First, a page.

The “Capitalism Isn’t Working” statement below the picture seeks to blame humanity’s crisis on capitalism. ‘If only we didn’t support capitalism and just behaved ‘properly’ then the discrepancy between the children wouldn’t exist’. How wrong is that! I think there is a deeper truth which is that just about everyone, no matter how much they pretend or appear otherwise, is on an all out war to defend their self-worth and feel good about themselves. Capitalism is only one form of this self preoccupation, only one of the more easily visible forms of human selfishness. This selfishness can be as opaque as someone collecting as much fame and fortune as they can, by what ever means, or as subtle as pretending to help like the occupy Wall street protestors or even my parents on their mission and their adoption of me! Sadly the human situation has become all about making yourself feel good and worthwhile.
The real issue is to ask is ‘why don’t we feel worthwhile and how do we find out that we are worthwhile?’. If we could solve that then we could remove self preoccupation and selfishness, and if everyone was selfless and outward looking all the problems like human inequality would be easily solved.
The only way for us to ever to resolve this problem is for all children and humans to know what is wrong with us as individuals and as a species as a whole, and to know where we fit into the universe. It used to be that we could find an example of the ‘proper’ way to live through Christ, Muhammad and/or God(s). Historically God has been the guiding light for many, providing an ideal selfless way to behave. Christ, Muhammad and other prophets provided a way to transcend the confusion and selfishness within and provided a way to live above our human predicament. Like my adopted parents, a deferment to a God that provides purpose and meaning has helped humans live with some semblance of worthiness, when our actions, desires, weaknesses and inadequacies seem to have been pointing a condemning finger of worthlessness. But living for God and through Christ still leaves questions unanswered for me. God says he loves me, but why does he still love me if I am so selfish? So I have looked further a field for answers – particularly to science.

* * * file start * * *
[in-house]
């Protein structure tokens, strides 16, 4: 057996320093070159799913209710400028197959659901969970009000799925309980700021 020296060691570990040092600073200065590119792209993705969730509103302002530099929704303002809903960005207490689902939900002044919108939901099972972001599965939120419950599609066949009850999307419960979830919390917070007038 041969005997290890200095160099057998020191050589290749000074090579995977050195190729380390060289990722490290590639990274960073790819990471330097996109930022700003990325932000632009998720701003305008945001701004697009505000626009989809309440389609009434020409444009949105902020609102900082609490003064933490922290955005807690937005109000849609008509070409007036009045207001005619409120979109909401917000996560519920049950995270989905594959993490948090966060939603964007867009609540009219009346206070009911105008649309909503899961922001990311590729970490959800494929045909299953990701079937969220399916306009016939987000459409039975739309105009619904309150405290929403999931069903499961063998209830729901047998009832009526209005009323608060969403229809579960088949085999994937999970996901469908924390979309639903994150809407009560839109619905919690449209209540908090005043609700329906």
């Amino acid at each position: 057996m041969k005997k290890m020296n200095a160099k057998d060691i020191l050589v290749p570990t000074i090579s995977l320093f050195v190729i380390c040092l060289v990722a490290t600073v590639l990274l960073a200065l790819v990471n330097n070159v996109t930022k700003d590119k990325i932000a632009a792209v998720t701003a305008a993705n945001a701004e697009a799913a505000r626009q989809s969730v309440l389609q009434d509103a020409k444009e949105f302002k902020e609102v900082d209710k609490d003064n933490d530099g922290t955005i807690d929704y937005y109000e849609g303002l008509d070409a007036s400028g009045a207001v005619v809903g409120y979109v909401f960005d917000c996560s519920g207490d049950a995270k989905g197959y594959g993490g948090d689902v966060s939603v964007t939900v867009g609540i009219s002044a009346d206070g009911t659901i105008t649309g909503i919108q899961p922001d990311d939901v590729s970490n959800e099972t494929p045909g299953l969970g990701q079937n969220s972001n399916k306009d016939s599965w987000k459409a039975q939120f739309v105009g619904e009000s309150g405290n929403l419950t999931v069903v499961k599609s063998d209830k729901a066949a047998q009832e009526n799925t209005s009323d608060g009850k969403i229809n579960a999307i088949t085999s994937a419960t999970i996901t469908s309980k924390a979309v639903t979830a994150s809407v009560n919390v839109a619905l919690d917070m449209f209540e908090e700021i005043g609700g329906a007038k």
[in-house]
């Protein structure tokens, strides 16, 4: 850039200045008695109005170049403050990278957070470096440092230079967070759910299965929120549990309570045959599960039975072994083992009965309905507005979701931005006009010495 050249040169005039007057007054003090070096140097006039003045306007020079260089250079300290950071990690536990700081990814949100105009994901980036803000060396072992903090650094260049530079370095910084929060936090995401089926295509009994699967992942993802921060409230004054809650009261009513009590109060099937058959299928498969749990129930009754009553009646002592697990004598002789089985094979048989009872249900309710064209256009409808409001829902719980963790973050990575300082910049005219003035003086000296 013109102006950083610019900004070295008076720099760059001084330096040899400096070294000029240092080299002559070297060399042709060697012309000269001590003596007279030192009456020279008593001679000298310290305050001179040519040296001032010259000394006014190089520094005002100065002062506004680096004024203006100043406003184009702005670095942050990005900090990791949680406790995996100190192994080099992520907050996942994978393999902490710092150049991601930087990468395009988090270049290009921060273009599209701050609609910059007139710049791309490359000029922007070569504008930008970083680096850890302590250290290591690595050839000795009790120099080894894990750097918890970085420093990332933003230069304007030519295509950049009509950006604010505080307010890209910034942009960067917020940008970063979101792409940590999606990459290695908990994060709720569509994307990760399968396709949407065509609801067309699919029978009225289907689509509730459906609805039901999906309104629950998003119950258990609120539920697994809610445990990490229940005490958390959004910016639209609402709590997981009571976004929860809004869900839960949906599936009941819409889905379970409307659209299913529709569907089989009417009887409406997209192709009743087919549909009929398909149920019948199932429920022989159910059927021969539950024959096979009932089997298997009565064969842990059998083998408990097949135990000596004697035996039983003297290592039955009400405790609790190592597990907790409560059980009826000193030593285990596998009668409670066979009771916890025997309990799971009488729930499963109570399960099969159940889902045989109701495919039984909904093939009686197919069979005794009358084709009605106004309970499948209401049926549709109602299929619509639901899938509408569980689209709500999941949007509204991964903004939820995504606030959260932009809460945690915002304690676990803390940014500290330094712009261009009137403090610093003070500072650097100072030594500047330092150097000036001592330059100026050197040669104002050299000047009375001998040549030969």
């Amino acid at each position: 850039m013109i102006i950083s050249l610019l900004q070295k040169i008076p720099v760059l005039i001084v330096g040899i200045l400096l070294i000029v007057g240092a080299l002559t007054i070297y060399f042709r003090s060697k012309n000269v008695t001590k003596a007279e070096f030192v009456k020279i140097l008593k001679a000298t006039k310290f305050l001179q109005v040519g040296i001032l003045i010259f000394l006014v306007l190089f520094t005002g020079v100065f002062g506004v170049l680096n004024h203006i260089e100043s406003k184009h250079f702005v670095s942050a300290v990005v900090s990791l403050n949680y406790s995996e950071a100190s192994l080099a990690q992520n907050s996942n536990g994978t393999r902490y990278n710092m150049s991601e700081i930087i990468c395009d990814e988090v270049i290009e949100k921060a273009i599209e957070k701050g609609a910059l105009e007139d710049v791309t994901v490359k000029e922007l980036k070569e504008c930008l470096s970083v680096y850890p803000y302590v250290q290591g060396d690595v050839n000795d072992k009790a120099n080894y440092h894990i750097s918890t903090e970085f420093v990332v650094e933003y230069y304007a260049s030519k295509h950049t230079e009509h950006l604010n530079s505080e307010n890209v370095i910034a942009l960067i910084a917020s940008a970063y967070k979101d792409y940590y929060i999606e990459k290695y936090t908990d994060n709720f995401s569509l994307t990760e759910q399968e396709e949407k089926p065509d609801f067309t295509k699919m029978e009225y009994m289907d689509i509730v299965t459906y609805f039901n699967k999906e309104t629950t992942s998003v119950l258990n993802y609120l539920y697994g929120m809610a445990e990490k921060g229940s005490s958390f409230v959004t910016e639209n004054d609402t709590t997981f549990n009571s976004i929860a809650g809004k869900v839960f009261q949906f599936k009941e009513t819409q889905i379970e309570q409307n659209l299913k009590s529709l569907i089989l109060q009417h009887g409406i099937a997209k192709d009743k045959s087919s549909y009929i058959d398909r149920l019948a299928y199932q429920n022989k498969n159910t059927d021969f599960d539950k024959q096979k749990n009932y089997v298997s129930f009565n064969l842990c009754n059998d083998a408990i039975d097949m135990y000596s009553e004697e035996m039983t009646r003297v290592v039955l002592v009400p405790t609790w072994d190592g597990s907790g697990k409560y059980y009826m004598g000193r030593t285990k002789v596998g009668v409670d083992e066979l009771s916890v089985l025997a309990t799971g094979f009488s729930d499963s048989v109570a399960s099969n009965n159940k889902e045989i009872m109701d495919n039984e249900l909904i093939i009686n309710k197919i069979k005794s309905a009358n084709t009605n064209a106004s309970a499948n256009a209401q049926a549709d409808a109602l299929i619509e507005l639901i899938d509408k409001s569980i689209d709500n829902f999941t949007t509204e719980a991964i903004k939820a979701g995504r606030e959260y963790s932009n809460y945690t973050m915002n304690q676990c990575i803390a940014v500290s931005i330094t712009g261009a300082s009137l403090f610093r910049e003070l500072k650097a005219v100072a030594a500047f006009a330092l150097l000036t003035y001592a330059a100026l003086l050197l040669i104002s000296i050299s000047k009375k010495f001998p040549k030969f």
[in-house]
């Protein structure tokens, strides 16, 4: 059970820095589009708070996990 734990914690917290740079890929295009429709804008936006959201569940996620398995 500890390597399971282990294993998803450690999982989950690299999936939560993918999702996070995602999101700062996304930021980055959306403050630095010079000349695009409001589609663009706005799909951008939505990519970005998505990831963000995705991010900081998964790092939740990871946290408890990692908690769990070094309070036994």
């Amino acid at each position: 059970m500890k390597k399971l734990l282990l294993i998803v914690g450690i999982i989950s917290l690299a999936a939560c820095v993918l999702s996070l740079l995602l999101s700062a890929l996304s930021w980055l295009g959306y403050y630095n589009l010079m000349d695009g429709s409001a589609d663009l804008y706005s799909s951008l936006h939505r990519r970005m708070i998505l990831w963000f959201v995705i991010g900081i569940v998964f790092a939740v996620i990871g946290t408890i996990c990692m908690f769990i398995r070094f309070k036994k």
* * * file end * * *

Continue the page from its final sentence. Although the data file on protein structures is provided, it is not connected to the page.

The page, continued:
In the last century science has brought us forward with vast understandings of our place in the universe and of the amazing evolution of life that has created us, but it seems to me that it has also whittled away the greater meaning and purpose we found in supporting and deferring to a God or Gods. Science has demystified so much of our world to the extent that it has dismissed the whole idea of God. Yet, without apparent room for an existential God, it superficially appears that the existence of humans is without purpose and meaning. The critical question of “Is there a God?” has switched more to “Is there meaning or purpose to our existence?”.
To find an answer to our meaning and purpose we need to bravely take what science has provided and fill in the gaps of our knowledge. We don’t need more imposed dogmatic movements, like the occupy movement, we need to know the answer to “Is there a God?” and find our purpose in life. How do we reconcile the accepted ideal truths of religion and God with the fact that we are out of sync with these ideals? Only finding this answer, will we begin to put an end to the terrible suffering of he children illustrated in the picture, and to all current and future children.
I don’t even know if it is possible for humanity to get out of this rut, but I have come across some amazing insightful, and best of all hopeful, theories by a biologist named Jeremy Griffith. He seems to explain our condition and provide a path (the only path?) out of this mess. A good introduction is to read Griffith’s answer to the question: “Is there a God?”